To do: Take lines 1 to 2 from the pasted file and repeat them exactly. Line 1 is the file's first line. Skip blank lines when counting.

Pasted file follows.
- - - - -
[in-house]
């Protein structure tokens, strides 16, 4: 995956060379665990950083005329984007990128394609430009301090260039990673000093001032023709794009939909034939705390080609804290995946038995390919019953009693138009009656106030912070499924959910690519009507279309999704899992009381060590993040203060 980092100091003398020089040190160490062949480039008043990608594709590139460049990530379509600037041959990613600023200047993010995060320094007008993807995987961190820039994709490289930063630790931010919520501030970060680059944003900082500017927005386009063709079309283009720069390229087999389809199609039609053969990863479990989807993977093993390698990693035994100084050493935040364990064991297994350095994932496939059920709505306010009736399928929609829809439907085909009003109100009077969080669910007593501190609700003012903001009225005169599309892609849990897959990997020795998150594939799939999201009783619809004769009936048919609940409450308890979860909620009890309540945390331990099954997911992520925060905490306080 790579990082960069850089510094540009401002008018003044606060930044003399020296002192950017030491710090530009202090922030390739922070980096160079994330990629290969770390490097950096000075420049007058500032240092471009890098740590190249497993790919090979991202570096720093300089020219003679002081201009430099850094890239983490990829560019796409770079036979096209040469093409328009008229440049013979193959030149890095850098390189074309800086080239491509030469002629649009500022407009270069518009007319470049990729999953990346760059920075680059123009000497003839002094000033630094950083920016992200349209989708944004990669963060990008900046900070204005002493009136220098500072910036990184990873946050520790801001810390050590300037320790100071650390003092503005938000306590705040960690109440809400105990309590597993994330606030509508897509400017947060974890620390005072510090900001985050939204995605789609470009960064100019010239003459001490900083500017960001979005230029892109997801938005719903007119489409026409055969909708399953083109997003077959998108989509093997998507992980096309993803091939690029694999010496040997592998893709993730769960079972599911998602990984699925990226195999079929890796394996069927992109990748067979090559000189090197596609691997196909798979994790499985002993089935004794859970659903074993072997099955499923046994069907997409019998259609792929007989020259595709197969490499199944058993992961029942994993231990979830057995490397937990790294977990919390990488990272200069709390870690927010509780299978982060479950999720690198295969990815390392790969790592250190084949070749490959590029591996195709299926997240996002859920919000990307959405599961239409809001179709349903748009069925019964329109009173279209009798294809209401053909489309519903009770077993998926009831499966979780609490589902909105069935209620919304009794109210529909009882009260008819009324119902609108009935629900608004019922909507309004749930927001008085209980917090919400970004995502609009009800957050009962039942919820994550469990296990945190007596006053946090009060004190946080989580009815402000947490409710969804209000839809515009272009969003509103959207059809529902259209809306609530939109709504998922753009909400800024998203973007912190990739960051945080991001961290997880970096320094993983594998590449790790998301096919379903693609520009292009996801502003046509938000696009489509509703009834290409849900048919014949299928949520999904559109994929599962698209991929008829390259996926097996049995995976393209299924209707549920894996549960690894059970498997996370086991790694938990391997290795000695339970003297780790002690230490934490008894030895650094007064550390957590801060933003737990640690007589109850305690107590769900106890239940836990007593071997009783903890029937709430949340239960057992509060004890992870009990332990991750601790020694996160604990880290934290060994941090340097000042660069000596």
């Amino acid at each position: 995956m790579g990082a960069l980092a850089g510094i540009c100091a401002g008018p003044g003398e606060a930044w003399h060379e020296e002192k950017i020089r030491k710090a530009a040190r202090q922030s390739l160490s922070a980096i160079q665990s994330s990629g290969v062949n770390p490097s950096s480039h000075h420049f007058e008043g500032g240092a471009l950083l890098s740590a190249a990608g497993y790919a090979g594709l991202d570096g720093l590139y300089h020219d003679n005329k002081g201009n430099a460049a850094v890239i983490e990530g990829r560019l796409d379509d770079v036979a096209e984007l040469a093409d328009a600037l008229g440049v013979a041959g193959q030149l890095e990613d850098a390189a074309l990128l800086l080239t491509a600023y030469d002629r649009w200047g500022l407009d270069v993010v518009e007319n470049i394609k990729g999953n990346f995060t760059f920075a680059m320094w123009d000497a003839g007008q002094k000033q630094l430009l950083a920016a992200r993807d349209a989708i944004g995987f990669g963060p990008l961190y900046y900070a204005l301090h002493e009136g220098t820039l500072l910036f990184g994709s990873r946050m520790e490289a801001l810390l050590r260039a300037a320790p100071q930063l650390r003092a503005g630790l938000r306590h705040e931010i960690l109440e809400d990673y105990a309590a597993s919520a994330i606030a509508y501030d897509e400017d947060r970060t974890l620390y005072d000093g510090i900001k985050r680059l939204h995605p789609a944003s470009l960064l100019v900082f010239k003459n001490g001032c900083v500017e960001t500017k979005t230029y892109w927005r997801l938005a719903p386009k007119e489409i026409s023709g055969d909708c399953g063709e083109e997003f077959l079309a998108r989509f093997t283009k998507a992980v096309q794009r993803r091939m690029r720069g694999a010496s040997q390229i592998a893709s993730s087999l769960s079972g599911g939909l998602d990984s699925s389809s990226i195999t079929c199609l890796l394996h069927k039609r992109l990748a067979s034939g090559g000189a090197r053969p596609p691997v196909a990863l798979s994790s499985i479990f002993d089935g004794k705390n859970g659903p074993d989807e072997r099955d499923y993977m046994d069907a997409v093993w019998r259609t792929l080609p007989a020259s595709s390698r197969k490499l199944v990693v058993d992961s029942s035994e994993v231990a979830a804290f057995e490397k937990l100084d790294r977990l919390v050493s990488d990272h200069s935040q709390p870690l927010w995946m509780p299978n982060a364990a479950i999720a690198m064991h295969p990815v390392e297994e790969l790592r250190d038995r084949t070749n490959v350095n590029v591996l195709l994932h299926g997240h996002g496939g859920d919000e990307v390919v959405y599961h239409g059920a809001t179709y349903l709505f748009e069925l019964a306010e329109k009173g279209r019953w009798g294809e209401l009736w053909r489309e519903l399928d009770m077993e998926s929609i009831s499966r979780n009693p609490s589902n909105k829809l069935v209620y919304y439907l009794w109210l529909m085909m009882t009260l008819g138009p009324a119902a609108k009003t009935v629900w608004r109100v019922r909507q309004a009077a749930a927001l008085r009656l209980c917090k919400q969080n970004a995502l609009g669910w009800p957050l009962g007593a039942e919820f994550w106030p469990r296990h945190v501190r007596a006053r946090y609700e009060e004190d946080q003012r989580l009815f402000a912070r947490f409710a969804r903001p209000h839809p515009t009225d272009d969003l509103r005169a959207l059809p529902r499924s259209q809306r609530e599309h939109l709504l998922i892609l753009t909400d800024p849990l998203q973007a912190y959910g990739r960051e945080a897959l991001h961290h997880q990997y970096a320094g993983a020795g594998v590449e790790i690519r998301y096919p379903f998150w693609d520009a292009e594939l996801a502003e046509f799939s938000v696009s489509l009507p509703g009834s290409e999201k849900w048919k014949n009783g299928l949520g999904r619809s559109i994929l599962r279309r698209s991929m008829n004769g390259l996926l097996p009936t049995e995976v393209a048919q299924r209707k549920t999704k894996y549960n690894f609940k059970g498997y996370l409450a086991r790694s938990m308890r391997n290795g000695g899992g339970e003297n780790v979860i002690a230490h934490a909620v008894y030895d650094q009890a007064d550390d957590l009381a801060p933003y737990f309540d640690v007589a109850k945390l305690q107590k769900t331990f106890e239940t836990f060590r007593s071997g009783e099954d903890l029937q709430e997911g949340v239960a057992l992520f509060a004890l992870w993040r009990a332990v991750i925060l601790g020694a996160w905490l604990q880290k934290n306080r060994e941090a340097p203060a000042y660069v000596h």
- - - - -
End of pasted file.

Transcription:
[in-house]
């Protein structure tokens, strides 16, 4: 995956060379665990950083005329984007990128394609430009301090260039990673000093001032023709794009939909034939705390080609804290995946038995390919019953009693138009009656106030912070499924959910690519009507279309999704899992009381060590993040203060 980092100091003398020089040190160490062949480039008043990608594709590139460049990530379509600037041959990613600023200047993010995060320094007008993807995987961190820039994709490289930063630790931010919520501030970060680059944003900082500017927005386009063709079309283009720069390229087999389809199609039609053969990863479990989807993977093993390698990693035994100084050493935040364990064991297994350095994932496939059920709505306010009736399928929609829809439907085909009003109100009077969080669910007593501190609700003012903001009225005169599309892609849990897959990997020795998150594939799939999201009783619809004769009936048919609940409450308890979860909620009890309540945390331990099954997911992520925060905490306080 790579990082960069850089510094540009401002008018003044606060930044003399020296002192950017030491710090530009202090922030390739922070980096160079994330990629290969770390490097950096000075420049007058500032240092471009890098740590190249497993790919090979991202570096720093300089020219003679002081201009430099850094890239983490990829560019796409770079036979096209040469093409328009008229440049013979193959030149890095850098390189074309800086080239491509030469002629649009500022407009270069518009007319470049990729999953990346760059920075680059123009000497003839002094000033630094950083920016992200349209989708944004990669963060990008900046900070204005002493009136220098500072910036990184990873946050520790801001810390050590300037320790100071650390003092503005938000306590705040960690109440809400105990309590597993994330606030509508897509400017947060974890620390005072510090900001985050939204995605789609470009960064100019010239003459001490900083500017960001979005230029892109997801938005719903007119489409026409055969909708399953083109997003077959998108989509093997998507992980096309993803091939690029694999010496040997592998893709993730769960079972599911998602990984699925990226195999079929890796394996069927992109990748067979090559000189090197596609691997196909798979994790499985002993089935004794859970659903074993072997099955499923046994069907997409019998259609792929007989020259595709197969490499199944058993992961029942994993231990979830057995490397937990790294977990919390990488990272200069709390870690927010509780299978982060479950999720690198295969990815390392790969790592250190084949070749490959590029591996195709299926997240996002859920919000990307959405599961239409809001179709349903748009069925019964329109009173279209009798294809209401053909489309519903009770077993998926009831499966979780609490589902909105069935209620919304009794109210529909009882009260008819009324119902609108009935629900608004019922909507309004749930927001008085209980917090919400970004995502609009009800957050009962039942919820994550469990296990945190007596006053946090009060004190946080989580009815402000947490409710969804209000839809515009272009969003509103959207059809529902259209809306609530939109709504998922753009909400800024998203973007912190990739960051945080991001961290997880970096320094993983594998590449790790998301096919379903693609520009292009996801502003046509938000696009489509509703009834290409849900048919014949299928949520999904559109994929599962698209991929008829390259996926097996049995995976393209299924209707549920894996549960690894059970498997996370086991790694938990391997290795000695339970003297780790002690230490934490008894030895650094007064550390957590801060933003737990640690007589109850305690107590769900106890239940836990007593071997009783903890029937709430949340239960057992509060004890992870009990332990991750601790020694996160604990880290934290060994941090340097000042660069000596």